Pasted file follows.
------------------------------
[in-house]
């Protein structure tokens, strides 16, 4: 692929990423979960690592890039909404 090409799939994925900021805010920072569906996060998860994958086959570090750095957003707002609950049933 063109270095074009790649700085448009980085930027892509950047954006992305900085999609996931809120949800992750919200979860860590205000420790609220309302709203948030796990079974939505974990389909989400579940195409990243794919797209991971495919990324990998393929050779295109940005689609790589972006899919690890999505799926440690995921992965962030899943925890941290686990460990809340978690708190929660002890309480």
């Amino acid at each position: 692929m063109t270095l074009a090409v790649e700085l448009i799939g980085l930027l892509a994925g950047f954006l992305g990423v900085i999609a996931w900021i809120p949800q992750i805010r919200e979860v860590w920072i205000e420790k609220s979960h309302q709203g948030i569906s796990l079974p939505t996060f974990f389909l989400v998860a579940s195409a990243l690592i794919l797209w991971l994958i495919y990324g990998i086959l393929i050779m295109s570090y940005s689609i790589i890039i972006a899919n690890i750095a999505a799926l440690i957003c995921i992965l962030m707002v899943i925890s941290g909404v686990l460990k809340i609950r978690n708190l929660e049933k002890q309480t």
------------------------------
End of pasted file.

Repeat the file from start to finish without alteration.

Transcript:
[in-house]
């Protein structure tokens, strides 16, 4: 692929990423979960690592890039909404 090409799939994925900021805010920072569906996060998860994958086959570090750095957003707002609950049933 063109270095074009790649700085448009980085930027892509950047954006992305900085999609996931809120949800992750919200979860860590205000420790609220309302709203948030796990079974939505974990389909989400579940195409990243794919797209991971495919990324990998393929050779295109940005689609790589972006899919690890999505799926440690995921992965962030899943925890941290686990460990809340978690708190929660002890309480």
């Amino acid at each position: 692929m063109t270095l074009a090409v790649e700085l448009i799939g980085l930027l892509a994925g950047f954006l992305g990423v900085i999609a996931w900021i809120p949800q992750i805010r919200e979860v860590w920072i205000e420790k609220s979960h309302q709203g948030i569906s796990l079974p939505t996060f974990f389909l989400v998860a579940s195409a990243l690592i794919l797209w991971l994958i495919y990324g990998i086959l393929i050779m295109s570090y940005s689609i790589i890039i972006a899919n690890i750095a999505a799926l440690i957003c995921i992965l962030m707002v899943i925890s941290g909404v686990l460990k809340i609950r978690n708190l929660e049933k002890q309480t």